By Gabriella Horowitz
Imagine a fusion of African, Arab, Caribbean, Latin, and hip-hop music, combined to create a unique Israeli flavor. That’s what Shotey HaNevua, an Israeli band whose name translates to mean, “The Fools of Prophecy,” has created in their music. Their first CD, released in 2000, was very lighthearted, upbeat, and much less cynical than other left-wing Israeli groups, such as HaDag Nachash. They quickly became popular for their multi-cultural and joyous melodies, but their second album was much more calm and serious. In 2005 they were selected as Israel’s Band of the Year, and they also toured the United States that same year. The band broke up in 2007, and the singer, Avraham Tal, went on to pursue his own solo career. The rest of the band continued to play under the name Pshutei Ha’am.
The song, “BaMalon BeRabat Amon,” which translates to mean, “In the Hotel in Amman,” was released on their first album. The song tells about a hotel in Amman, where people from all over the world interact and get along. In the chorus, various cities are named, including Tel Aviv, Hebron, and B’nai Brak, followed by the sentences, “Let peace arrive… you guys are cool people.” The song manages to be peaceful without necessarily being political, and sings about how all people, from all places, are just trying to live their daily lives.
I appreciate that this song promotes peace without endorsing any particular political position. The specific cities mentioned in the chorus express an unusually high level of tolerance and acceptance for all people, as I think it’s easier for many secular Israeli Jews to identify with the Arabs in Hebron than to identify with the religious Jews in B’nai Brak (or with the Jews living in Hebron, for that matter). To acknowledge that all people from all over the map have the right to live their daily lives is a seemingly simple sentiment (yet certainly easier said than done) that we all must recognize in order to achieve peace.
At the end of the song, Shotey HaNevua sings, “Let understanding flourish and bloom… One person is a big manager, two other people are merchants in the shuk
These lyrics transcend politics and promote a peace that stems from individuals’ acceptance of one another. The cheerful melody and whimsical lyrics of “BaMalon BeRabat Amon” seem to suggest that peace is far more simple and easy than we imagine it to be. To me, this song is saying, “Forget about the governments, forget about the treaties – peace will come when every one of us rejoices in the fact that all people, from all places, have the right to live their daily lives.”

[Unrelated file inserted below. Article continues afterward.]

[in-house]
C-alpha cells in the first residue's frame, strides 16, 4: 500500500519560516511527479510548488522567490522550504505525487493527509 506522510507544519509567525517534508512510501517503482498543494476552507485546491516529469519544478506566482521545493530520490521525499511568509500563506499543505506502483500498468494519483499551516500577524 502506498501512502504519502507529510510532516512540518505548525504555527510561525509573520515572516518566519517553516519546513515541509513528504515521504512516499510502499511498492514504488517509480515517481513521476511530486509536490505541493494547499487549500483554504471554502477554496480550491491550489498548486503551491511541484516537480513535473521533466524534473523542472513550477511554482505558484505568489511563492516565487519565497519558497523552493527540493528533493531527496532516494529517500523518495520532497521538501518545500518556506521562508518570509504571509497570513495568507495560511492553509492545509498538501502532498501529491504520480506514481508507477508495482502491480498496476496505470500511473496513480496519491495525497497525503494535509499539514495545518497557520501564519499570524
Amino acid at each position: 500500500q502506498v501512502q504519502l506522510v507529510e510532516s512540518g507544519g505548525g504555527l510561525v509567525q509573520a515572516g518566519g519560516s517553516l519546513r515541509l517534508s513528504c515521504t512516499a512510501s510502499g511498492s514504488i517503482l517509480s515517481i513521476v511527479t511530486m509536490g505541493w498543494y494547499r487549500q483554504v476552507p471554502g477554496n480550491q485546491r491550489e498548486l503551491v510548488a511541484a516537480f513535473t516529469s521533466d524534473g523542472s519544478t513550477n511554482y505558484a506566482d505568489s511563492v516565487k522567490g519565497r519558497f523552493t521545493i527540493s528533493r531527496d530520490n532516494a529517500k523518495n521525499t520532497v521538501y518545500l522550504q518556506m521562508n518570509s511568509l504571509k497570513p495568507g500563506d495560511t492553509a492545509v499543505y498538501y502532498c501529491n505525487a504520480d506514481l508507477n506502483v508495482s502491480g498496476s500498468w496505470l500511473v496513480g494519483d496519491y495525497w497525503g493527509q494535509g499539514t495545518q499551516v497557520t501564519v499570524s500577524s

In contrast to the lighthearted and postmodern lyrics of “BaMalon BeRabat Amon,” “Kol Galgal,” which debuted on Shotey HaNevua’s second album, “Looking for Dorot,” has a slow melody and deeply religious lyrics. The lyrics of “Kol Galgal” come directly from the Zohar, and tell of a spiritual world in motion. Although the beautiful lyrics are hard to translate justly, Kol Galgal sings of the sound of a revolving wheel, the voice of the shofar, and the sound of moving wagons.
In this video from 2007, Boaz Mauda sings “Kol Galgal” on “Kochav Nolad” (a popular Israeli TV show similar to American Idol):
Boaz Mauda went on in 2008 to represent Israel in the international song competition Eurovision, where he took ninth place. Check out his performance here:
[Editor’s Note: YouTube videos have been posted for illustrative purposes and make no claim to copyright. All original copyrights belong to their holders, and usage has been made under the fair use doctrine.]
Gabriella Horowitz discovered the band Shotey HaNevua while she was studying in Israel and trying to immerse herself in Israeli music in order to advance her Hebrew skills. She quickly fell in love with the band’s charming lyrics and unique melodies, and she is excited to share their music with others.
This blog post was written as an assignment for Professor Naomi Sokoloff’s Winter 2012 course, HEBR 457 – Hebrew in Song. Click here for more about HEBR 457 and other students’ musical explorations. This course was offered through UW’s Modern Hebrew and Israel Studies Program.
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